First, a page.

WOUND WISE: Basic wound cleaning step by step
Nursing Made Incredibly Easy!
September/October 2008 
Volume 6 Number 5
Pages 30 - 31

THE GOAL OF wound cleaning is to remove debris and contaminants from the wound without damaging healthy tissue. We'll walk you through the process step by step (see Picturing wound cleaning).



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Clean machine

As you follow these steps, be sure to observe standard precautions and follow your facility's protocols regarding the use of clean or sterile technique.

* Remove the soiled dressing. Roll or lift an edge of the dressing, then gently remove it while supporting the surrounding skin. When possible, remove the dressing in the direction of hair growth.
* Inspect the dressing and wound. Note the color, amount, and odor of drainage and necrotic debris.
* Clean the wound. Moisten gauze pads either by dipping the pads in wound cleaning solution and wringing out excess or by using a spray bottle to apply solution to the gauze. Move from the least contaminated area to the most contaminated area and use a clean gauze pad for each wipe. To clean a linear-shaped wound, such as an incision, gently wipe from top to bottom in one motion, starting directly over the wound and moving outward. For an open wound, such as a pressure ulcer, gently wipe in concentric circles, starting directly over the wound and moving outward (see Wound cleaning techniques).

The type of cleaning agent you'll use depends on the wound type and characteristics. Sterile 0.9% sodium chloride solution is the most commonly used cleaning agent. It provides a moist environment, promotes granulation tissue formation, and causes minimal fluid shifts in healthy adults. Antiseptic solutions, such as chlorhexidine, povidone-iodine, and hydrogen peroxide, are sometimes used to clean infected or newly contaminated wounds. Be aware that antiseptic solutions may damage healthy tissue and delay wound healing.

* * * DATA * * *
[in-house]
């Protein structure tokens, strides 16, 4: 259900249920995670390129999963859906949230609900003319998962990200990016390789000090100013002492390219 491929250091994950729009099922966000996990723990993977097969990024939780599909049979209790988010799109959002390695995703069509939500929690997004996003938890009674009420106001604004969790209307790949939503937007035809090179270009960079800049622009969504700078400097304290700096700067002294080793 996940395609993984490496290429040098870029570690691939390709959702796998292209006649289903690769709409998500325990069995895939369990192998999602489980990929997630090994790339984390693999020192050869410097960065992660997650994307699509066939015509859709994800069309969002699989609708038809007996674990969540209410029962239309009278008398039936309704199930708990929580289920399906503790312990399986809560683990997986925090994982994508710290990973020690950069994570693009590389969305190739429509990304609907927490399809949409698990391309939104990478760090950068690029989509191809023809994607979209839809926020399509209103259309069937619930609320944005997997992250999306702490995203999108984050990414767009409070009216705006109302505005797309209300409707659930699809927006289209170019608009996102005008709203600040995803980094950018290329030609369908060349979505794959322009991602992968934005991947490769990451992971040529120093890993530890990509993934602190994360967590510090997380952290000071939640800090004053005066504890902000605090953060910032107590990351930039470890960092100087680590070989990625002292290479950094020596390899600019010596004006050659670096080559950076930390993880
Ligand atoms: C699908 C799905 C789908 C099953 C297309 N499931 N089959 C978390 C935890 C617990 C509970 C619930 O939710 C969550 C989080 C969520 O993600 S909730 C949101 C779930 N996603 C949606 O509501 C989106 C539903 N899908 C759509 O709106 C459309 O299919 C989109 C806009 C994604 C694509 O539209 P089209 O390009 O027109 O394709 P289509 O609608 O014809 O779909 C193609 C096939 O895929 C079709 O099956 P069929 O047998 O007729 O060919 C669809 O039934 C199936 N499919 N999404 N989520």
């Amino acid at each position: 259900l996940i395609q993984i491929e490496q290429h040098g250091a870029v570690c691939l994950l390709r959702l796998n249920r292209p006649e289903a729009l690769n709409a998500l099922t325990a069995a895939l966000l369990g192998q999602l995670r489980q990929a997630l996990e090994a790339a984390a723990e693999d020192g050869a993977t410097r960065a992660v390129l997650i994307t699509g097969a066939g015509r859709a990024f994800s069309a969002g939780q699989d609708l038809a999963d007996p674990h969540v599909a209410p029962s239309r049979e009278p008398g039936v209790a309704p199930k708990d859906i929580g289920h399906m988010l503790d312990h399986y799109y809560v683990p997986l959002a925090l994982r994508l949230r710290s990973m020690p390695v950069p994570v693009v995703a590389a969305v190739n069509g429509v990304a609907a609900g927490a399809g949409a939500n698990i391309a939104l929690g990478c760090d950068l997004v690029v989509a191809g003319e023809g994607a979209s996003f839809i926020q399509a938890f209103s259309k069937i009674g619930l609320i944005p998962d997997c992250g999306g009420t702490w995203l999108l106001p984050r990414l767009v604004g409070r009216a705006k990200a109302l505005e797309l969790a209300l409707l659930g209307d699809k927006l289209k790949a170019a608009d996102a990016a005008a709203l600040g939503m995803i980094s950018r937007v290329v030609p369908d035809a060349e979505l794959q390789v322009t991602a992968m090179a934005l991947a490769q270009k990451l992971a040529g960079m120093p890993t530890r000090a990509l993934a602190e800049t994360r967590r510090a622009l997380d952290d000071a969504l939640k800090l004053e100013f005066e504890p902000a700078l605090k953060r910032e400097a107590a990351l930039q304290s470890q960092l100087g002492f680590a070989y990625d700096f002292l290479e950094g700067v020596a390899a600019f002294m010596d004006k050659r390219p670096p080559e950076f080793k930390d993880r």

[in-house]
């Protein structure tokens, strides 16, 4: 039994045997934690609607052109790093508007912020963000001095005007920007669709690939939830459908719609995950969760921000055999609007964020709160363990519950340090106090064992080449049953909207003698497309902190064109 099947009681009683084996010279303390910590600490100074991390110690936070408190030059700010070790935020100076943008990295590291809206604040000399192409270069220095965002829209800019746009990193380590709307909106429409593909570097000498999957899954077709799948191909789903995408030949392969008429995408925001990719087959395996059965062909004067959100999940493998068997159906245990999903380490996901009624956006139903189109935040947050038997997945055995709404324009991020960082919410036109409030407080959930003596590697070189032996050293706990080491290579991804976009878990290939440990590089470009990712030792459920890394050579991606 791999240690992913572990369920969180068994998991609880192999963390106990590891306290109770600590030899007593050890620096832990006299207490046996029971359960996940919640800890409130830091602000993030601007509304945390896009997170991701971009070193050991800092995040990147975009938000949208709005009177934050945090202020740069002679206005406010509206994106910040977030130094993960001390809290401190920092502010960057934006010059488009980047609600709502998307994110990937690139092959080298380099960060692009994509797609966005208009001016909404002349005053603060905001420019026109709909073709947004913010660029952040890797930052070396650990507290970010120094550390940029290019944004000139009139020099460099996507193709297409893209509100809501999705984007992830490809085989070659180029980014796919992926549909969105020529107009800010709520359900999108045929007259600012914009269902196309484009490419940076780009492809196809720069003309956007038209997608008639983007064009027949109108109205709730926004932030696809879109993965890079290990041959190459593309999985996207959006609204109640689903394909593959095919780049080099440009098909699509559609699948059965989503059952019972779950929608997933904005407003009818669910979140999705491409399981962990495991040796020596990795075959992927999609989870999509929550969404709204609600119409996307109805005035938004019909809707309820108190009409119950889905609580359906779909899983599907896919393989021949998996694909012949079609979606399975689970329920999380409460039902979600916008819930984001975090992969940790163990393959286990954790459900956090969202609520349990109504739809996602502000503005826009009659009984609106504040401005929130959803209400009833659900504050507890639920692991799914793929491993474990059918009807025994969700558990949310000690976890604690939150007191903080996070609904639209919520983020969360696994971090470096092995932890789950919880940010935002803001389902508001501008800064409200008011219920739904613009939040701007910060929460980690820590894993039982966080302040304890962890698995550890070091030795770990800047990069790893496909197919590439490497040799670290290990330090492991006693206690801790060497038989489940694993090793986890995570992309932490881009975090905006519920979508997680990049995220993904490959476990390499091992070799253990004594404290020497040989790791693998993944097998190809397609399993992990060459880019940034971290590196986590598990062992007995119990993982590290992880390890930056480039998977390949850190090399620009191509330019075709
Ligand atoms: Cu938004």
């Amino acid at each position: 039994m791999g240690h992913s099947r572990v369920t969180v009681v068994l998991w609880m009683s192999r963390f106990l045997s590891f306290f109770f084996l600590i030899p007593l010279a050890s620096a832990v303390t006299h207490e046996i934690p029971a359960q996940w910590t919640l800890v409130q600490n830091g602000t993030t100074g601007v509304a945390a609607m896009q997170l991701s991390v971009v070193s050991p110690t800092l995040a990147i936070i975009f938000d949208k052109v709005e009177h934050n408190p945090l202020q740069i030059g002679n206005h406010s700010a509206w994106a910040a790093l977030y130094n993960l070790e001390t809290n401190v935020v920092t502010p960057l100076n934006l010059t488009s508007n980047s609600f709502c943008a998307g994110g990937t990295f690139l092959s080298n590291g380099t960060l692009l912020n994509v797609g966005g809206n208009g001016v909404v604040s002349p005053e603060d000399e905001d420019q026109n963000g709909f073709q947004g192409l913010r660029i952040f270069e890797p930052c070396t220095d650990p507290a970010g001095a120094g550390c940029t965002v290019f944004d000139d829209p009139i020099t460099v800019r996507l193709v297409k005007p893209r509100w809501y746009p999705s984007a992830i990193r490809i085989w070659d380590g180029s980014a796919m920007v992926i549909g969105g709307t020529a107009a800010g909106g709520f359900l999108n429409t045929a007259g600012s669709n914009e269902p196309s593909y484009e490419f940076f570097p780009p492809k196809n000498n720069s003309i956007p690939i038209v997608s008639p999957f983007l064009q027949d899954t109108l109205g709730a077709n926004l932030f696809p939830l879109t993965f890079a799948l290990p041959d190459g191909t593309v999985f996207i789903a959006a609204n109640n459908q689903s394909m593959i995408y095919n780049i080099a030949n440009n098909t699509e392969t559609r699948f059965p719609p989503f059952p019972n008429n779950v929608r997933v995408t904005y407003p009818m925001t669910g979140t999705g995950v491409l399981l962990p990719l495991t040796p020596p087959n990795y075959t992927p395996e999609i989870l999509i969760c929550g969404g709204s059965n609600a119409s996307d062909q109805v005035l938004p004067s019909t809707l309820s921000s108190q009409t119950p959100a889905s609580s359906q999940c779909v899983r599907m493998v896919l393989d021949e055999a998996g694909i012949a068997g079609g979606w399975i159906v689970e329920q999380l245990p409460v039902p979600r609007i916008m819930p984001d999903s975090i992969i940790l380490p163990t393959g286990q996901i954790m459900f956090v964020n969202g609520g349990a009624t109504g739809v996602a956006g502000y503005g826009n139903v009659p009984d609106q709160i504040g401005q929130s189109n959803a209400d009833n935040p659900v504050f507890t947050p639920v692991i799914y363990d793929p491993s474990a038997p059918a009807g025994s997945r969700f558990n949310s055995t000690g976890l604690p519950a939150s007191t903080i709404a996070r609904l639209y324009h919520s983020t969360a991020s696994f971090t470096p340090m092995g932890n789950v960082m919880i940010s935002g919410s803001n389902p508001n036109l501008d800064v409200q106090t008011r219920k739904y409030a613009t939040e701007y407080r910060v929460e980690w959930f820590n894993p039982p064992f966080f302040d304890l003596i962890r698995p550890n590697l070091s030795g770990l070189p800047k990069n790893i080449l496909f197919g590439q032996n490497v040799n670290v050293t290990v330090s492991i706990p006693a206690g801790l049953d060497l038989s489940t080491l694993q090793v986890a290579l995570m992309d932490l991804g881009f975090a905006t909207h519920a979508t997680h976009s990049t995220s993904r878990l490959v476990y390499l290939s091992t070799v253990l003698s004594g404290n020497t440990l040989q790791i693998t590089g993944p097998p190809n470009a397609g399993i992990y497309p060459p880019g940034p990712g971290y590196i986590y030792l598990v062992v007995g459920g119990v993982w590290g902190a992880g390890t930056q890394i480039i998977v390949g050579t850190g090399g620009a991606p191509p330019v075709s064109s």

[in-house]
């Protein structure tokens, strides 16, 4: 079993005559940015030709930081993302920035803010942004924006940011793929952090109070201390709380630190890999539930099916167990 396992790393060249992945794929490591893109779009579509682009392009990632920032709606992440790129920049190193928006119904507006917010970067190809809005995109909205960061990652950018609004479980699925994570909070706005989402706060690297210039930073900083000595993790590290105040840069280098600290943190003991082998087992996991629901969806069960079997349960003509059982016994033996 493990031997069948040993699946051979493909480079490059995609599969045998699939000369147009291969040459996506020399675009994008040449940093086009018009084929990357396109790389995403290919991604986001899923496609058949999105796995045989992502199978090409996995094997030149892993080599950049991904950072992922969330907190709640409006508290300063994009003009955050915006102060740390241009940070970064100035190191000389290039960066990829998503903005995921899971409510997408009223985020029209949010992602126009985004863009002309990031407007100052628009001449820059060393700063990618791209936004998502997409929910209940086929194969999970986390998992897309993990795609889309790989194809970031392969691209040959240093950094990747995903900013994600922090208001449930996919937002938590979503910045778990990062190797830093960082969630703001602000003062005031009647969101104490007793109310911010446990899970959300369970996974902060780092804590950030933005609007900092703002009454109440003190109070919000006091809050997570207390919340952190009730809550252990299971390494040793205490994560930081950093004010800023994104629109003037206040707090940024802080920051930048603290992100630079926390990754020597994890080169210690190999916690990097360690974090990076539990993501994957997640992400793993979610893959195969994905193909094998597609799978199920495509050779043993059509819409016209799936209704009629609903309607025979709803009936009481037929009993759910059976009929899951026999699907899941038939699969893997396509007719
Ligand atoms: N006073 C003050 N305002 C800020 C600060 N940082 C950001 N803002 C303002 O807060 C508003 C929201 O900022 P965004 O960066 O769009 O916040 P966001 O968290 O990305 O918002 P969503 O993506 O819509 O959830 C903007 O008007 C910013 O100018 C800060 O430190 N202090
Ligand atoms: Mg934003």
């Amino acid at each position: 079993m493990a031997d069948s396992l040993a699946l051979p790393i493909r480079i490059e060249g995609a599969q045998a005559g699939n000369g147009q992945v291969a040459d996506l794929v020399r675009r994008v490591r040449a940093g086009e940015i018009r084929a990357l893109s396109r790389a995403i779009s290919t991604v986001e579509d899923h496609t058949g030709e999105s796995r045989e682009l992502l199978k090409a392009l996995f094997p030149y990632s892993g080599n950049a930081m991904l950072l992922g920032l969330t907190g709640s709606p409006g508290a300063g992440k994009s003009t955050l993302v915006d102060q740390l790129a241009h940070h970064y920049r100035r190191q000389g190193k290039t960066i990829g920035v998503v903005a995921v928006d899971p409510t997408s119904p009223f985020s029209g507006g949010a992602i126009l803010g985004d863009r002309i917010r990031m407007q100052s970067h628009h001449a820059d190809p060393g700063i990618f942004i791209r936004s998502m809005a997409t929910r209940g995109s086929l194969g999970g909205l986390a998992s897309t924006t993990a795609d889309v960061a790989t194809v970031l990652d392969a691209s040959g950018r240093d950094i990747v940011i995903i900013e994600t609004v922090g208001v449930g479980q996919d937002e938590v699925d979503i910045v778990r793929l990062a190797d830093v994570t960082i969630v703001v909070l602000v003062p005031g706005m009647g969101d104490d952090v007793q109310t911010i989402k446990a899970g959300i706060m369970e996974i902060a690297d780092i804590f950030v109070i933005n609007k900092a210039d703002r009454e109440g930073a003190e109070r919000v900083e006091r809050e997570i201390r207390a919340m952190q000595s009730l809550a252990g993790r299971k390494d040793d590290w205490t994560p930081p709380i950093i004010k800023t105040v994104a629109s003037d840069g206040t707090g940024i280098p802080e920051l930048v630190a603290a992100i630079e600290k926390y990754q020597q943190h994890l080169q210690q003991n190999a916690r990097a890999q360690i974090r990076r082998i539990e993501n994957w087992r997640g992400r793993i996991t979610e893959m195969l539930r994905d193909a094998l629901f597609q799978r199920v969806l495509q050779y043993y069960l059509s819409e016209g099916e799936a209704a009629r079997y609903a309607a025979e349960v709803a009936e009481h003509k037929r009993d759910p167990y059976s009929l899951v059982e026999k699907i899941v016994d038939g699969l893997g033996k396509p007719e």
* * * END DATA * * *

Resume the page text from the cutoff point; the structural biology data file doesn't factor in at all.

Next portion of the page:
* Dry the wound. Using the same procedure as for cleaning a wound, dry the wound using dry gauze pads.
* Reassess the condition of the skin and wound. Note the character of the clean wound bed and surrounding skin.
* Pack or dress the wound as ordered. See Choosing a dressing for questions you can ask yourself to find the ideal dressing for your patient's wound.
Got the basics covered

Basic wound care centers on cleaning and dressing the wound. And now you have a better understanding of the fundamental wound cleaning techniques.

Picturing wound cleaning


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Figure. Removing the soiled dressing



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Figure. Inspecting the dressing and wound



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Figure. Cleaning the wound

Wound cleaning techniques


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Figure. Technique for a linear-shaped wound

To clean a linear-shaped wound (such as an incision), gently wipe from top to bottom in one motion, starting directly over the wound and moving outward, as shown above.



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Figure. Technique for an open wound

For an open wound (such as a pressure ulcer), gently wipe in concentric circles, starting directly over the wound and moving outward, as shown above.

Choosing a dressing

To confirm that you've chosen the proper dressing, answer these questions.

* Does the dressing protect the wound from secondary infection?
* Does it provide a moist wound-healing environment?
* Does it provide thermal insulation?
* Can it be removed without causing trauma to the wound?
* Does it remove drainage and debris?
* Is it free from particles and toxic products?
Learn more about it

Hess CT. Clinical Guide: Skin and Wound Care, 5th edition. Philadelphia, Pa., Lippincott Williams & Wilkins, 2005:102.

Wound Care Made Incredibly Easy! 2nd edition. Philadelphia, Pa., Lippincott Williams & Wilkins, 2007:55–59.

Wound Care Made Incredibly Visual! Philadelphia, Pa., Lippincott Williams & Wilkins, 2008:40–43.